• Age: 26
• Left Sudan: January 2009
• Journey time to Calais: 5 years
Mustafa Hassan, in Calais. PICTURE: Paul Grover for The Telegraph
Ask Mustafa Hassan what life was like back in his hometown of El Managil – 150 miles south of Khartoum, not far from the banks of the White Nile – and he sums it up in one word.
His father had died, and he never knew his mother. He alone was responsible for providing for his seven sisters. And so he took the decision, encouraged by his sisters, to set out to find work – the idea being that he would send money back to support the family.
First he took a bus to Khartoum. From there, he began the long journey up to Cairo – walking, hitch-hiking, and traversing the desert for 18 days.
With a group of Sudanese he met in the Egyptian capital, he crossed through Sinai and reached the border with Israel.
“There’s a big fence on the border, so we climbed up it,” he said. “But then the Egyptian police started shooting at us.”
He made it across, and finished his journey on foot, where he arrived in Tel Aviv and found work as a cleaner in the business district of Or Yehuda. He stayed for three years.
Why did he leave? Surely there was money, and life was bearable?
“They don’t like black people there,” he said, raising his eyebrows.
So Mr Hassan, with his savings, flew back to Sudan to return to his family and hopefully find work there.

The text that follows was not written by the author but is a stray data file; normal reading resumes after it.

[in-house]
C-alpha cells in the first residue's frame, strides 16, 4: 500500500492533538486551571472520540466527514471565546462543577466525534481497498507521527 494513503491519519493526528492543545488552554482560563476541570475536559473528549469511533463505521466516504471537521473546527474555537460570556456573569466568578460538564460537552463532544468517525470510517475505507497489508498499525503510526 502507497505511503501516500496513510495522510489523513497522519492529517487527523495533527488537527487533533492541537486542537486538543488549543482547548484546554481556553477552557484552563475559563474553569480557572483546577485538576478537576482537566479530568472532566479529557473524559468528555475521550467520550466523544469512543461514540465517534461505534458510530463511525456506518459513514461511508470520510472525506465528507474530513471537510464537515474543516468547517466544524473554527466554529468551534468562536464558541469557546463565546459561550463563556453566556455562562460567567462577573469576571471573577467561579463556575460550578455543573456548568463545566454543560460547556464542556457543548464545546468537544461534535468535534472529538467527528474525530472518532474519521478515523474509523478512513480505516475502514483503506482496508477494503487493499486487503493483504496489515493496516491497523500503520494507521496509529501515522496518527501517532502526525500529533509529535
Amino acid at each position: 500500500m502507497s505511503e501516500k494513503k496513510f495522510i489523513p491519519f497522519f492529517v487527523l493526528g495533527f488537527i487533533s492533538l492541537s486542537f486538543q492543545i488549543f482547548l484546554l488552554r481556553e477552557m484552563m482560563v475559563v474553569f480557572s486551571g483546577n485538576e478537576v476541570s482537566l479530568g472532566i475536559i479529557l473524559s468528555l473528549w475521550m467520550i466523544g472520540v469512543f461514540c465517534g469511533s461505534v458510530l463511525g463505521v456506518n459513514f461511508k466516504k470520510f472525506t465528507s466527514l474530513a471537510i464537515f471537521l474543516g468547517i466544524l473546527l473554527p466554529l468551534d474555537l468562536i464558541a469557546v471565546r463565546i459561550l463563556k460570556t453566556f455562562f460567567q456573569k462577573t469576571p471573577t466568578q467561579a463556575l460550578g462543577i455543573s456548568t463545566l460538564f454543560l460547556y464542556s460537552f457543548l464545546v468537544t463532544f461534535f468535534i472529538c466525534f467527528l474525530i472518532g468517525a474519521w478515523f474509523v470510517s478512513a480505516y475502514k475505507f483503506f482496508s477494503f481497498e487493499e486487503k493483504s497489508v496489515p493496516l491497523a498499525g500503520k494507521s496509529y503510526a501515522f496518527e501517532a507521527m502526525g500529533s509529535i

“But when I got back no one left me in peace. I was hassled a lot by the police in Khartoum – for two months they kept on stopping me, harming me.
“Some of my friends laughed when they saw me and said ‘I thought you’d gone to England!’ But I couldn’t stay in Sudan – there was no work. So I set off again.”
This time his journey took him further; to the coast at Port Sudan, and then across into Egypt. He walked and caught public transport up through Egypt, arriving in Alexandria on the coast where he paid $3,000 to board a boat to Italy.
“It was so hard. We were at sea for 15 days.
“Then when we landed we ran off into Italy – sleeping outdoors, hiding from the police, running all the way to Paris.”
From there he travelled on to Calais, arriving in November. Many of the people he was on the boat with have also pitched up in the forest camp he now calls home.
He has tried to sneak on to a lorry “75 times,” he said, but has been caught every time.
He wants to make it to the UK because he believes he will be able to work there, and thinks the country is tolerant and accepting.
“My dream is to go to England,” he said. “Even if I have to die to get there.”
Omar Ali Khan
• Age: 22
• Left Pakistan: June 2013
• Journey time to Calais: 17 months
Immigrants in Calais. PICTURE: Paul Grover for The Telegraph
Omar Ali Khan won’t allow his portrait to be taken – and with good reason.
“The Taliban have links everywhere,” he said. “They would kill me.”
The jihadis are the reason why Mr Khan left Pakistan, forcing him to travel by ferry, foot, bus and car for 17 months to reach Calais.
“I’m actually a civil engineer, with a BSc in physics,” he said. “I worked as a civil engineer for three years.
“But I retrained, and became a nurse.”
In his hometown of Peshawar, the volatile city in the north which acts as a gateway to the Taliban-controlled tribal areas and scene of this week’s massacre in a school, he began working to vaccinate children against polio.
“The Taliban didn’t want me to carry on doing that, because they saw it as cooperating with the West. So they wrote me a letter, threatening to shoot me if I carried on vaccinating the children.
“I did carry on – and so they came for me.”
He rolled up his trouser leg, to show a scar from the gunshot wound in his leg – sustained when a member of the Taliban shot at him in a drive-by shooting from a motorbike. When he could walk again, he left.